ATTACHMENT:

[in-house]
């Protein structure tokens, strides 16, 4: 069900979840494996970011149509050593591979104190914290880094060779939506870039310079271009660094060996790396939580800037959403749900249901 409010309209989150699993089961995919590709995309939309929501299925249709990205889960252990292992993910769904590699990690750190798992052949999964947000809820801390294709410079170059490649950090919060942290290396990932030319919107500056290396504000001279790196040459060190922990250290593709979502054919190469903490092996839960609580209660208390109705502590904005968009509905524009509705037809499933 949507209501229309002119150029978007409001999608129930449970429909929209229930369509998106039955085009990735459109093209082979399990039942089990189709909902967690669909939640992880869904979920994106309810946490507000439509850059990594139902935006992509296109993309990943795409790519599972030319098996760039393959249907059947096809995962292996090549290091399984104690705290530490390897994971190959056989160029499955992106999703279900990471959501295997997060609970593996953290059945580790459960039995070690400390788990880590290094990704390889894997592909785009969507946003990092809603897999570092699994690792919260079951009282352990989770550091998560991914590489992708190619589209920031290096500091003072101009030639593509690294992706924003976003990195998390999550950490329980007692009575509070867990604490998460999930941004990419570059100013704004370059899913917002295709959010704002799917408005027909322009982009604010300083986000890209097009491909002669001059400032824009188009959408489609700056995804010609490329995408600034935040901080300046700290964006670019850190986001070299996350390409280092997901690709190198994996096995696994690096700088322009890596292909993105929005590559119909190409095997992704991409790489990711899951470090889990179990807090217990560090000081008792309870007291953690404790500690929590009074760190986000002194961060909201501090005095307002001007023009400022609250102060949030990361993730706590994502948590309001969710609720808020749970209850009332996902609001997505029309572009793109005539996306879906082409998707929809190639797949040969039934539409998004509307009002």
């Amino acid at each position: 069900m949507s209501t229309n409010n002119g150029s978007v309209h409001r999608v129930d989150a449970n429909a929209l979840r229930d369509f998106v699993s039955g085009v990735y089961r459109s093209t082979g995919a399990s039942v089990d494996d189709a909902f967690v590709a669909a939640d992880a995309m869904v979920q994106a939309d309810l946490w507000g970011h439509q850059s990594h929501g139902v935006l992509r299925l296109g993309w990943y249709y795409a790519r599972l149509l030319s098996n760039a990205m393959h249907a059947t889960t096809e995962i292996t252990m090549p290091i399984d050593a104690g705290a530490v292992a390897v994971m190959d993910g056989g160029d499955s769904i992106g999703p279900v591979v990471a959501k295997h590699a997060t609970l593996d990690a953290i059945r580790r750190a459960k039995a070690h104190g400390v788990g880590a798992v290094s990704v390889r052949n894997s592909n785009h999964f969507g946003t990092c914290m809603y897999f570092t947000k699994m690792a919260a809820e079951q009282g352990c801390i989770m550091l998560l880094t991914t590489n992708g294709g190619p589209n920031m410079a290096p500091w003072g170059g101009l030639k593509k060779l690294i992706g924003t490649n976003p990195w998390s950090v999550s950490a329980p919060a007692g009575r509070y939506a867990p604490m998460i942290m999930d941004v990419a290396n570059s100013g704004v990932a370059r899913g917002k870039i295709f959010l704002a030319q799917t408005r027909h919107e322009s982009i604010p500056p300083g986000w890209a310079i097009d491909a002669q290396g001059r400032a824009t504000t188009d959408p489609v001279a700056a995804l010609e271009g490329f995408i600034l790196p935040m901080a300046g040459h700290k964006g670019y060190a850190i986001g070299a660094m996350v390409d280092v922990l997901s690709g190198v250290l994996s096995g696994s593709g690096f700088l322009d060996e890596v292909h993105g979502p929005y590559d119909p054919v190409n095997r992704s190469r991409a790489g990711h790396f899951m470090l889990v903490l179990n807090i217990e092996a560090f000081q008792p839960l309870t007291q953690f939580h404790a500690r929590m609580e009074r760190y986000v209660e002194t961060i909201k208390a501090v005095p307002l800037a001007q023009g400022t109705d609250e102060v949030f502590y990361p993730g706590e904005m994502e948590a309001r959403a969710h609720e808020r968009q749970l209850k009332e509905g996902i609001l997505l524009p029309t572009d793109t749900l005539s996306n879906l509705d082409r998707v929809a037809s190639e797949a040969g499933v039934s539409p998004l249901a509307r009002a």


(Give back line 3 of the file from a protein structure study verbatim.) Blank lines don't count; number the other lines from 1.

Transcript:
């Amino acid at each position: 069900m949507s209501t229309n409010n002119g150029s978007v309209h409001r999608v129930d989150a449970n429909a929209l979840r229930d369509f998106v699993s039955g085009v990735y089961r459109s093209t082979g995919a399990s039942v089990d494996d189709a909902f967690v590709a669909a939640d992880a995309m869904v979920q994106a939309d309810l946490w507000g970011h439509q850059s990594h929501g139902v935006l992509r299925l296109g993309w990943y249709y795409a790519r599972l149509l030319s098996n760039a990205m393959h249907a059947t889960t096809e995962i292996t252990m090549p290091i399984d050593a104690g705290a530490v292992a390897v994971m190959d993910g056989g160029d499955s769904i992106g999703p279900v591979v990471a959501k295997h590699a997060t609970l593996d990690a953290i059945r580790r750190a459960k039995a070690h104190g400390v788990g880590a798992v290094s990704v390889r052949n894997s592909n785009h999964f969507g946003t990092c914290m809603y897999f570092t947000k699994m690792a919260a809820e079951q009282g352990c801390i989770m550091l998560l880094t991914t590489n992708g294709g190619p589209n920031m410079a290096p500091w003072g170059g101009l030639k593509k060779l690294i992706g924003t490649n976003p990195w998390s950090v999550s950490a329980p919060a007692g009575r509070y939506a867990p604490m998460i942290m999930d941004v990419a290396n570059s100013g704004v990932a370059r899913g917002k870039i295709f959010l704002a030319q799917t408005r027909h919107e322009s982009i604010p500056p300083g986000w890209a310079i097009d491909a002669q290396g001059r400032a824009t504000t188009d959408p489609v001279a700056a995804l010609e271009g490329f995408i600034l790196p935040m901080a300046g040459h700290k964006g670019y060190a850190i986001g070299a660094m996350v390409d280092v922990l997901s690709g190198v250290l994996s096995g696994s593709g690096f700088l322009d060996e890596v292909h993105g979502p929005y590559d119909p054919v190409n095997r992704s190469r991409a790489g990711h790396f899951m470090l889990v903490l179990n807090i217990e092996a560090f000081q008792p839960l309870t007291q953690f939580h404790a500690r929590m609580e009074r760190y986000v209660e002194t961060i909201k208390a501090v005095p307002l800037a001007q023009g400022t109705d609250e102060v949030f502590y990361p993730g706590e904005m994502e948590a309001r959403a969710h609720e808020r968009q749970l209850k009332e509905g996902i609001l997505l524009p029309t572009d793109t749900l005539s996306n879906l509705d082409r998707v929809a037809s190639e797949a040969g499933v039934s539409p998004l249901a509307r009002a």